This study further illustrates the nature of the lack of closure and ambiguity experienced by family members of missing individuals even after two decades of the disappearance of their loved one. Ambiguous loss disenfranchises the normal grief process and leads to a prolonged ‘vacillating grief’. A grief which vacillates between hope and despair. The lack of a closure, mitigating any efforts to move on through the interplay of guilt and the denial of the inevitable. An intense helplessness and perpetual suffering that struggles to make sense of the predicament and to attain cognitive consonance in the midst of uncertainty. The phenomenon captured by the term “living in limbo” [14]. Lack of closure is fundamental and a recent study from Sri Lanka showed that even subsequent confirmation of death prevented psychological morbidity in the form of depressive disorder and prolonged grief [10]. In this study, among 20 out of the 24 interviewed, no religious or farewell ceremonies had been performed for the missing person. Such ceremonies undoubtedly facilitate closure [15, 16]. Family members of missing individuals in our study, often neither accept death certificates nor accept reparations. Such acceptance would be contrary to their hope due to the lack of closure as shown in a similar study in Nepal [17].

In Sri Lankan culture, people turn to fortune tellers to know the possible outcome during uncertainty. The false information provided by fortune tellers, renews hope. This further confounds the situation and leads to a renewed effort to seek out the missing person spending large sums of money by selling their property or borrowing. We identified one other study that reported this kind of culturally sanctioned behaviour of family members of missing individuals [17].

Bowlby described that failed attempts to restore missing relationships often results in perpetual distress and agony [18]. This perpetual suffering was evident in our findings. It had psychological and psychosomatic ramifications. The higher risk of developing physical and mental illness in the context of chronic stress is well documented [9].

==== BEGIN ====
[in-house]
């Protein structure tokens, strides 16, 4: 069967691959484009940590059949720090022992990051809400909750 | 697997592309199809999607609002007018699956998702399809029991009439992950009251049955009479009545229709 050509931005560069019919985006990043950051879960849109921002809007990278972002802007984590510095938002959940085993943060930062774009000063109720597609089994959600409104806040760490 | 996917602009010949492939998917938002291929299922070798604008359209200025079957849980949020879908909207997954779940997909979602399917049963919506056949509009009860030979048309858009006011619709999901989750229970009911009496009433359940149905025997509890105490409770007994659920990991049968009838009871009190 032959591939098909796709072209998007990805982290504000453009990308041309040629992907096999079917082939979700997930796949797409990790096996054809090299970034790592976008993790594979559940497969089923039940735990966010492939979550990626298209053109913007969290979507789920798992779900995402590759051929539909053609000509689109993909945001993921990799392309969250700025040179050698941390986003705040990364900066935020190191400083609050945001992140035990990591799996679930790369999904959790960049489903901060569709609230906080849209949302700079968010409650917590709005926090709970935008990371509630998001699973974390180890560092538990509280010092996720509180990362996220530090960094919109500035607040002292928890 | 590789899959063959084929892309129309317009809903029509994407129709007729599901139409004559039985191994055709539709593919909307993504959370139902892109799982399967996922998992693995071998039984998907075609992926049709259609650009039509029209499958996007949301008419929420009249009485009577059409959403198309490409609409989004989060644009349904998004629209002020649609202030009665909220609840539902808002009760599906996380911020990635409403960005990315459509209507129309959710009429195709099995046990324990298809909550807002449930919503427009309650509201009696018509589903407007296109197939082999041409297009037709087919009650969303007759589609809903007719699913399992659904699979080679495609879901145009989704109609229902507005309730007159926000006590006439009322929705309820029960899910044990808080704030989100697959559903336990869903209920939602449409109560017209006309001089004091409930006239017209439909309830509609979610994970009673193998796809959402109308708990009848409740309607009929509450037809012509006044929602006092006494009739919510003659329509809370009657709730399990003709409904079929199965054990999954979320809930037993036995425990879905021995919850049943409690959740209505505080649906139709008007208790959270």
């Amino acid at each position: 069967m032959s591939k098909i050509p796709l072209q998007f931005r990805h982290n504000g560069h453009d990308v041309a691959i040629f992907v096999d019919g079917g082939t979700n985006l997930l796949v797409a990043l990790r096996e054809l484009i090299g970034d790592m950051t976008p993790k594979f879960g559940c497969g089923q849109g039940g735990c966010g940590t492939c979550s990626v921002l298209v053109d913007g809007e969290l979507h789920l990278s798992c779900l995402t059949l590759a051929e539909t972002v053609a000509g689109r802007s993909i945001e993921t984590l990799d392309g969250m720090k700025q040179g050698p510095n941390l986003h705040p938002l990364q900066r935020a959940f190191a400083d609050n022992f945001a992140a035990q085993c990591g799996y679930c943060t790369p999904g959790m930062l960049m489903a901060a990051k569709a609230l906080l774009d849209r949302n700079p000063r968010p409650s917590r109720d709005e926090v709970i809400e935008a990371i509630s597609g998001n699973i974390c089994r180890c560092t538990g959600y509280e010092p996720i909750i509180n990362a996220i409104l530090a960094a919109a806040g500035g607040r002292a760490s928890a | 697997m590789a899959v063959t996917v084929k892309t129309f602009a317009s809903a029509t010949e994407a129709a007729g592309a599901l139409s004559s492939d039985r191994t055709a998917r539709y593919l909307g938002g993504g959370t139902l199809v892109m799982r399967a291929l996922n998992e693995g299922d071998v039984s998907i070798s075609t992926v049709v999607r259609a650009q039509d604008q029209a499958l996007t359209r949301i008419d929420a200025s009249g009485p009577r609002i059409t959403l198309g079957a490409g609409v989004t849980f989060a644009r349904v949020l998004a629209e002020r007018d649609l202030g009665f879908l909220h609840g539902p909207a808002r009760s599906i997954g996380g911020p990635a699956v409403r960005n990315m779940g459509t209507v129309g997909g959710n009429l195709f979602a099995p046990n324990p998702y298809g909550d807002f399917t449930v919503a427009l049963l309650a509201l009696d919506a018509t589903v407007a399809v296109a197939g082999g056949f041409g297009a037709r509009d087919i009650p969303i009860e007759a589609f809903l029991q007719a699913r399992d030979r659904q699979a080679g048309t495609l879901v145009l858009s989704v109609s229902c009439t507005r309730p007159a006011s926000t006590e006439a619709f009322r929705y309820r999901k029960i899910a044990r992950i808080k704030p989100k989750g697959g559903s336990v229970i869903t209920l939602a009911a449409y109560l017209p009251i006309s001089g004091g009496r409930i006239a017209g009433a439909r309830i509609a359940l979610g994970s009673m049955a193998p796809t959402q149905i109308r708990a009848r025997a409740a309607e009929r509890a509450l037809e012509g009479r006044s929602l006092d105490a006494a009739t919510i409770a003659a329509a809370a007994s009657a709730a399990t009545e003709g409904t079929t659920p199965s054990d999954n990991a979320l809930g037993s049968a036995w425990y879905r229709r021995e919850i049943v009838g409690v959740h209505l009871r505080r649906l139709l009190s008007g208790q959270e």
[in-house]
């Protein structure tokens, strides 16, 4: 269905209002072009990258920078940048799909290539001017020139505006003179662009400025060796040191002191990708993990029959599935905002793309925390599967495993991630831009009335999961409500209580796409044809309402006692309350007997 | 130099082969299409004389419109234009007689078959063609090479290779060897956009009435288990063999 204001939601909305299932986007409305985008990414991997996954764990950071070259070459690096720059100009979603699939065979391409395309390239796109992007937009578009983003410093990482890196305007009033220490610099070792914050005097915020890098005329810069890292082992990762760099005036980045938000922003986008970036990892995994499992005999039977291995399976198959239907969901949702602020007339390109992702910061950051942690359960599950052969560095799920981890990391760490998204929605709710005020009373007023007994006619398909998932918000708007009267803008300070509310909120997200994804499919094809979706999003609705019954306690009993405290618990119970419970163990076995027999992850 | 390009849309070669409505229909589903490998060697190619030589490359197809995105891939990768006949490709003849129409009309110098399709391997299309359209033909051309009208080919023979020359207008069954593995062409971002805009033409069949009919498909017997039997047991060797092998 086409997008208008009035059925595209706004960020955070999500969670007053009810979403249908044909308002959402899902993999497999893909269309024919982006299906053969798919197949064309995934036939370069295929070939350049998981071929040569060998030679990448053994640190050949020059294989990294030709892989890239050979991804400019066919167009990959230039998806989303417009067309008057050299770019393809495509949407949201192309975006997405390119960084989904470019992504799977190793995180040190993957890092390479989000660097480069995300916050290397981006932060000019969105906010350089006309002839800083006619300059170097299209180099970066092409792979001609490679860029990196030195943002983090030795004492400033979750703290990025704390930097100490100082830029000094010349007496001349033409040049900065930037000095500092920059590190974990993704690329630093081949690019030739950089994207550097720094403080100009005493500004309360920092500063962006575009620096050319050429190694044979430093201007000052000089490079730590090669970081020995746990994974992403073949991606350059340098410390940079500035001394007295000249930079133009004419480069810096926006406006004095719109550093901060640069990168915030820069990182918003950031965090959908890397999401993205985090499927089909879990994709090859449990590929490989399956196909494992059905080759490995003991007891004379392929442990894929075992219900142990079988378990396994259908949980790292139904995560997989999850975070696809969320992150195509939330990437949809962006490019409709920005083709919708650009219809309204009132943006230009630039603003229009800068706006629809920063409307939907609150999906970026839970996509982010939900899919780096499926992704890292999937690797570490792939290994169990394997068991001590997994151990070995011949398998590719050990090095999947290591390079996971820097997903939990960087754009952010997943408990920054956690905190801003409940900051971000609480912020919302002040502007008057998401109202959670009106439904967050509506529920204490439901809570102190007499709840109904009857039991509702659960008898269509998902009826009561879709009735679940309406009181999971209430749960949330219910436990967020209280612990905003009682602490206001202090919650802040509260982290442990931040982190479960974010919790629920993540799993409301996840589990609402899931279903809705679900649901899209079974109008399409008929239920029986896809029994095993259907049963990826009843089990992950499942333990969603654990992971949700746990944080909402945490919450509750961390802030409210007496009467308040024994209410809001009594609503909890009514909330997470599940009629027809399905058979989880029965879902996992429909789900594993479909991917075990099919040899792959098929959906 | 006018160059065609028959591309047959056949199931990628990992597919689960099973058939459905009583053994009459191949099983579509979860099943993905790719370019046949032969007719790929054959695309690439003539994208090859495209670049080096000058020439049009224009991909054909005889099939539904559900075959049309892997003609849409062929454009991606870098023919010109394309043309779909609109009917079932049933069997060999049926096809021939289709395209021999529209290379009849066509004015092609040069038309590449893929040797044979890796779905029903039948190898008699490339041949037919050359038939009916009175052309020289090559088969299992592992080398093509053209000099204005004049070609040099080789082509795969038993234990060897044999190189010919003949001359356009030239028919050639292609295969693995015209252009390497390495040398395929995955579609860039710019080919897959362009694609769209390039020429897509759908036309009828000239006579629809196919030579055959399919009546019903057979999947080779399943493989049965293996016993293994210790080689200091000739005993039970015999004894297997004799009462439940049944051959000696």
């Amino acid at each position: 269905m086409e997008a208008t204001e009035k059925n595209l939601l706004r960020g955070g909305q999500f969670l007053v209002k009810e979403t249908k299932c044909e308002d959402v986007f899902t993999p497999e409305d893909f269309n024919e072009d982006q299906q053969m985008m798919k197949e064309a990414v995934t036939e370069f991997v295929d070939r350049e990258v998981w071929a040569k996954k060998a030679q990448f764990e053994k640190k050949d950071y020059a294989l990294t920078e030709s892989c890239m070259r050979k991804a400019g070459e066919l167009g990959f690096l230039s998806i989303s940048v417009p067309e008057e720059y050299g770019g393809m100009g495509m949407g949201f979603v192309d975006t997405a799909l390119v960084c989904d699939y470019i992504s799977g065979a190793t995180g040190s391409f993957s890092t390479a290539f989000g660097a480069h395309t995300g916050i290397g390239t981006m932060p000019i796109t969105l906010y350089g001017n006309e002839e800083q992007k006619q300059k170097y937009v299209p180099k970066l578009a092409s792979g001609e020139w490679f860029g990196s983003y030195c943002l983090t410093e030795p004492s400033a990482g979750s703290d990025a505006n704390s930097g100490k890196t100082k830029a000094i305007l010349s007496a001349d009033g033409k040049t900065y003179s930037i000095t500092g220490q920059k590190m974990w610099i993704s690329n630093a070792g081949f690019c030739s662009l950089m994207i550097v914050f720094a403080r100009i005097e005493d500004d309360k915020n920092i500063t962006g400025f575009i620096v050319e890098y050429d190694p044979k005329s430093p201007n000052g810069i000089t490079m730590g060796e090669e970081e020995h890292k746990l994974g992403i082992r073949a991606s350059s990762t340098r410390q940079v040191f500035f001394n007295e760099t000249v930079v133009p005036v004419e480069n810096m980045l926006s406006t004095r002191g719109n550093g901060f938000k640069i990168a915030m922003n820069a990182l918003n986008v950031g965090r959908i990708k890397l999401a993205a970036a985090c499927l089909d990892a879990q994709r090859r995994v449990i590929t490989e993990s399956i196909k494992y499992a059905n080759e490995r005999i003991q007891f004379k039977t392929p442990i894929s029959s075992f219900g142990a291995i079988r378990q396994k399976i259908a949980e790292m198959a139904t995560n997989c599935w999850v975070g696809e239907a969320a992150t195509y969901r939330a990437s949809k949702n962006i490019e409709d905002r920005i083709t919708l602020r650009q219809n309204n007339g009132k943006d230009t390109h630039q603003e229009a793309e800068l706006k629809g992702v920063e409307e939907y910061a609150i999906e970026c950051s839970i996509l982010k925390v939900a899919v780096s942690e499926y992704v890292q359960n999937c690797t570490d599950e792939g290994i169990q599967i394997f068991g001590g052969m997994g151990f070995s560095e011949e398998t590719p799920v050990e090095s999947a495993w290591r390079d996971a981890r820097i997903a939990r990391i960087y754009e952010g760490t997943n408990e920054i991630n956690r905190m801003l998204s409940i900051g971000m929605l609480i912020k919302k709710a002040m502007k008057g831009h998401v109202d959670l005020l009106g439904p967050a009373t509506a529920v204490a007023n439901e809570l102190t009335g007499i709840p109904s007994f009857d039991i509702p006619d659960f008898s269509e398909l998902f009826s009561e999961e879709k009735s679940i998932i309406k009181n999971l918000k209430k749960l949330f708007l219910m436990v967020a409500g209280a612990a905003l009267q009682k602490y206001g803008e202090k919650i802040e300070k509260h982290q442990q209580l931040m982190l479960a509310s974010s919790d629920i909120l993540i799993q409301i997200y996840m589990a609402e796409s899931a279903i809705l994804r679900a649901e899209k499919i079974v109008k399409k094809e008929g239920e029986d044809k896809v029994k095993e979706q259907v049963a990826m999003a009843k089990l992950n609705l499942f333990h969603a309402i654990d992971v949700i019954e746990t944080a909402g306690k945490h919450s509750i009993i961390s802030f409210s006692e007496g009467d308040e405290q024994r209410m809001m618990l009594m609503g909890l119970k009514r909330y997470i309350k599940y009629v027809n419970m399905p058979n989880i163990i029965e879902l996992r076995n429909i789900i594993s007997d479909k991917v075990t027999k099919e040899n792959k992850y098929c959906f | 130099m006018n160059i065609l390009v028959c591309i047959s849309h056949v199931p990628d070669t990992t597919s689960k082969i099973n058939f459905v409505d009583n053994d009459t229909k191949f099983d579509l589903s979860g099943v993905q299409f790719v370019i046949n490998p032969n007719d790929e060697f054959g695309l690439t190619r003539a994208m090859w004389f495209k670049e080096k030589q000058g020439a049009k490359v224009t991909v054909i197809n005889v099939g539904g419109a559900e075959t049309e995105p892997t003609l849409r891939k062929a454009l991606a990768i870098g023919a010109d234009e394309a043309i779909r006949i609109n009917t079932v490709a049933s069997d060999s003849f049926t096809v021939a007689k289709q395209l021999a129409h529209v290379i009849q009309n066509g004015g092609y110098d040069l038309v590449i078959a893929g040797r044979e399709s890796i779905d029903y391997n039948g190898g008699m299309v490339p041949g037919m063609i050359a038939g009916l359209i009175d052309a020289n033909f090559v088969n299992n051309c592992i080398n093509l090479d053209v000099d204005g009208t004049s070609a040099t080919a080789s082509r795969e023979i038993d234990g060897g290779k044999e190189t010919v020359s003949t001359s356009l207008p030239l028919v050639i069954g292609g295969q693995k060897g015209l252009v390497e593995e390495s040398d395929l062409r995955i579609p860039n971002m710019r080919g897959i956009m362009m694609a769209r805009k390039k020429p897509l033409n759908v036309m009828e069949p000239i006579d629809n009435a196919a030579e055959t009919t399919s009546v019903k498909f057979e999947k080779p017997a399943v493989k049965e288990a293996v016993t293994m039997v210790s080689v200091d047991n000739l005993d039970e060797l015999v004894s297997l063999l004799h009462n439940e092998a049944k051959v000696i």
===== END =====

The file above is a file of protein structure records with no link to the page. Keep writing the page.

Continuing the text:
Studies on psychological consequences of family members of missing persons are limited [9]. A study done in Bosnia and Herzegovina reported that symptoms of post-traumatic stress disorder (PTSD) was significantly higher in wives of missing individuals than in those who had been exposed to other traumatic experiences during the political unrest in their country [19]. Most of the research looking at psychological morbidity has focused on PTSD. But ambiguous loss is essentially a relational issue, and the trauma is ongoing.

A study done by ICRC in Sri Lanka reported that family members of missing individuals experience a high level of psychological morbidity. Of 321 participants, 51% showed anxiety symptoms, 58% showed symptoms of depression and 15% showed symptoms of PTSD [20]. Professor Pauline Boss showed that people who experience ambiguous loss are at a higher risk of developing depression, anxiety disorders, and substance use disorders [5, 21]. However, these studies focused on symptoms of mental illnesses and categorical diagnoses was not made.

Caution should be exercised when making a diagnosis in family members of missing persons. When they are screened for depressive disorder, prolonged grief disorder or PTSD, it should be kept in mind that symptoms of ambiguous loss can be attributed to mental disorders. On the other hand, most symptoms of depression, prolonged grief disorder and PTSD tend to overlap [22].